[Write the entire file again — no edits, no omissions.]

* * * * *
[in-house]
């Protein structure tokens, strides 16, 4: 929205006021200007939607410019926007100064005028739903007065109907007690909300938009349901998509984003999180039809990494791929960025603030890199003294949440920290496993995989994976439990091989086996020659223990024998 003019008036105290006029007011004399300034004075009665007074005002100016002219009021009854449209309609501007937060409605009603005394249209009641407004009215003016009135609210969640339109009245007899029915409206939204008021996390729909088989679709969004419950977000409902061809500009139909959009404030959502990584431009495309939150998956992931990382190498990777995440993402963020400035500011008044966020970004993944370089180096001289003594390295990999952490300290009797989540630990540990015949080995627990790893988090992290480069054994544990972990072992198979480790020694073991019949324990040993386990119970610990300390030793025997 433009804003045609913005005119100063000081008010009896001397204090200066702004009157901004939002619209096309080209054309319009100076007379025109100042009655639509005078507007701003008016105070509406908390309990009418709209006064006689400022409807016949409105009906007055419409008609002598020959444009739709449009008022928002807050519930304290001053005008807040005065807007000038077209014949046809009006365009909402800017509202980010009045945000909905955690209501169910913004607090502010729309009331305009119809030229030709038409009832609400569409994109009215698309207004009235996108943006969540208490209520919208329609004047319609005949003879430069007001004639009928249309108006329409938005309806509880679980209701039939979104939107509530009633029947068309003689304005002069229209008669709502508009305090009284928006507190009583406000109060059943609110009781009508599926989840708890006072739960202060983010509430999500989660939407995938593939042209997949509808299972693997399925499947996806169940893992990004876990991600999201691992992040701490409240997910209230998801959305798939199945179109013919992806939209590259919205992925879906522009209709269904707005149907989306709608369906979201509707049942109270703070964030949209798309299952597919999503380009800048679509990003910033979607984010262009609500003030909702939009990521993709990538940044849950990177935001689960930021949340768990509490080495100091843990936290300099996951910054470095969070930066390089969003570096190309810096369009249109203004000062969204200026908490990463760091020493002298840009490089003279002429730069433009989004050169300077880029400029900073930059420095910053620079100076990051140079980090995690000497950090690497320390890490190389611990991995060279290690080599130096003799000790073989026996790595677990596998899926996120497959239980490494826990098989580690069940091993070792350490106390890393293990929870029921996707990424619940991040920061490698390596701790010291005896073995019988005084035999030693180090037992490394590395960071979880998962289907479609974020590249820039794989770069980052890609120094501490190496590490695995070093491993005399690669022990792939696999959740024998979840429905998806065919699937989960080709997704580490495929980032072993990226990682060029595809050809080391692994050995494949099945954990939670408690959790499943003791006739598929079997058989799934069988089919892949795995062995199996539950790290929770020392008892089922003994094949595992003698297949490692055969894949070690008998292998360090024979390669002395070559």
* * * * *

[in-house]
């Protein structure tokens, strides 16, 4: 929205006021200007939607410019926007100064005028739903007065109907007690909300938009349901998509984003999180039809990494791929960025603030890199003294949440920290496993995989994976439990091989086996020659223990024998 003019008036105290006029007011004399300034004075009665007074005002100016002219009021009854449209309609501007937060409605009603005394249209009641407004009215003016009135609210969640339109009245007899029915409206939204008021996390729909088989679709969004419950977000409902061809500009139909959009404030959502990584431009495309939150998956992931990382190498990777995440993402963020400035500011008044966020970004993944370089180096001289003594390295990999952490300290009797989540630990540990015949080995627990790893988090992290480069054994544990972990072992198979480790020694073991019949324990040993386990119970610990300390030793025997 433009804003045609913005005119100063000081008010009896001397204090200066702004009157901004939002619209096309080209054309319009100076007379025109100042009655639509005078507007701003008016105070509406908390309990009418709209006064006689400022409807016949409105009906007055419409008609002598020959444009739709449009008022928002807050519930304290001053005008807040005065807007000038077209014949046809009006365009909402800017509202980010009045945000909905955690209501169910913004607090502010729309009331305009119809030229030709038409009832609400569409994109009215698309207004009235996108943006969540208490209520919208329609004047319609005949003879430069007001004639009928249309108006329409938005309806509880679980209701039939979104939107509530009633029947068309003689304005002069229209008669709502508009305090009284928006507190009583406000109060059943609110009781009508599926989840708890006072739960202060983010509430999500989660939407995938593939042209997949509808299972693997399925499947996806169940893992990004876990991600999201691992992040701490409240997910209230998801959305798939199945179109013919992806939209590259919205992925879906522009209709269904707005149907989306709608369906979201509707049942109270703070964030949209798309299952597919999503380009800048679509990003910033979607984010262009609500003030909702939009990521993709990538940044849950990177935001689960930021949340768990509490080495100091843990936290300099996951910054470095969070930066390089969003570096190309810096369009249109203004000062969204200026908490990463760091020493002298840009490089003279002429730069433009989004050169300077880029400029900073930059420095910053620079100076990051140079980090995690000497950090690497320390890490190389611990991995060279290690080599130096003799000790073989026996790595677990596998899926996120497959239980490494826990098989580690069940091993070792350490106390890393293990929870029921996707990424619940991040920061490698390596701790010291005896073995019988005084035999030693180090037992490394590395960071979880998962289907479609974020590249820039794989770069980052890609120094501490190496590490695995070093491993005399690669022990792939696999959740024998979840429905998806065919699937989960080709997704580490495929980032072993990226990682060029595809050809080391692994050995494949099945954990939670408690959790499943003791006739598929079997058989799934069988089919892949795995062995199996539950790290929770020392008892089922003994094949595992003698297949490692055969894949070690008998292998360090024979390669002395070559």